(1st Dist. 2008). Whether “deposition testimony constitutes a judicial admission because
it is unequivocal is a question of law . . . considered de novo.” Elliott v. Indus. Comm’n,
303 Ill. App.3d 185, 187 (1st Dist. 1999). The admissibility of evidence and expert
testimony is reviewed for abuse of discretion. Todd W. Musburger, Ltd. v. Meier, 394 Ill.
App. 3d 781, 800-01 (1st Dist. 2009).
A new trial must also be granted “when the verdict is contrary to the manifest
weight of the evidence.” York, 222 Ill. 2d at 178. The denial of a motion for a new trial
on this basis is reviewed for abuse of discretion. Id. at 179.
SUMMARY OF ARGUMENT
While trespassing on railroad property, Choate tried three times to jump onto a
moving train in order to impress his girlfriend. His bravado ended with the loss of his
lower leg. While it is always unfortunate when a child is injured, Choate is not entitled to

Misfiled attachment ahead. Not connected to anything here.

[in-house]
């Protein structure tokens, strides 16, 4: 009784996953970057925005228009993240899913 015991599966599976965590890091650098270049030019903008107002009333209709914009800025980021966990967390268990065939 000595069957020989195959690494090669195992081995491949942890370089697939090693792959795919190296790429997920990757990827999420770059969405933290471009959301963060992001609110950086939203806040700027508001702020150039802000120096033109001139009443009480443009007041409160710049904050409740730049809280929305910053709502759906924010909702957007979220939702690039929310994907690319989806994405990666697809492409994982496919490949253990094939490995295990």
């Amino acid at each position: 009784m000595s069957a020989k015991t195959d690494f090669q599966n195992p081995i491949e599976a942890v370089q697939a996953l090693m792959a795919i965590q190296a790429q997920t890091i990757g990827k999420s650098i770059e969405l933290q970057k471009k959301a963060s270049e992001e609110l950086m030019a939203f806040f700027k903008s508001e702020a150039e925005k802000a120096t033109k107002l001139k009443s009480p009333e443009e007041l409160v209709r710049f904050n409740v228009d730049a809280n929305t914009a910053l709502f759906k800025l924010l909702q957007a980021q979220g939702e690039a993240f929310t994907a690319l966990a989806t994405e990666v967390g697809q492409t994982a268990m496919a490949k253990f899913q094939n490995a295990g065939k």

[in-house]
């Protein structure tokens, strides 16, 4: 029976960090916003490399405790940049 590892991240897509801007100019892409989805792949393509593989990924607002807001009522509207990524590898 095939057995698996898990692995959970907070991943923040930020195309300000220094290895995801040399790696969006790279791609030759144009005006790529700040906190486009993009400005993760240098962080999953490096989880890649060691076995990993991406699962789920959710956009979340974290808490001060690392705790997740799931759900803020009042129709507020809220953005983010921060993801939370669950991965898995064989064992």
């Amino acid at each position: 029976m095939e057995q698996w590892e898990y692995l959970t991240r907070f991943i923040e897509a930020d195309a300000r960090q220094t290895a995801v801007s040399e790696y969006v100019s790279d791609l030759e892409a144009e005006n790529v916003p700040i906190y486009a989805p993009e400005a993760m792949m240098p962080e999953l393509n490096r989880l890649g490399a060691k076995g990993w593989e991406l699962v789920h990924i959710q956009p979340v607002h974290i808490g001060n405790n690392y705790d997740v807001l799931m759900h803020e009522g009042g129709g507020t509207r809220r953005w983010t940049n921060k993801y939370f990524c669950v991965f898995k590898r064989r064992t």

recover from defendants.
With only narrow exceptions, landowners owe no duty of care to an undiscovered
child trespasser. “As in the case of adult trespassers, an owner or occupier of land owes
no duty to a trespassing child except not to willfully or wantonly injure him.” Mt. Zion
State Bank & Trust v. Consol. Commc’ns, Inc., 169 Ill. 2d 110, 116 (1995). “If no duty
exists, it is axiomatic that no recovery can occur.” Id. One of the exceptions to this “no
duty” rule is the Kahn doctrine, under which the plaintiff must show, inter alia, that the
condition that injured him was not one whose danger “children generally would be
expected to appreciate” (i.e., it was not an objectively obvious danger); the plaintiff did
not subjectively appreciate the danger of the condition; and the condition could have been
remedied at an expense that was “slight.” Id. at 117; Corcoran v. Vill. of Libertyville, 73
Ill. 2d 316, 326 (1978). Choate failed, as a matter of law, to satisfy any of these three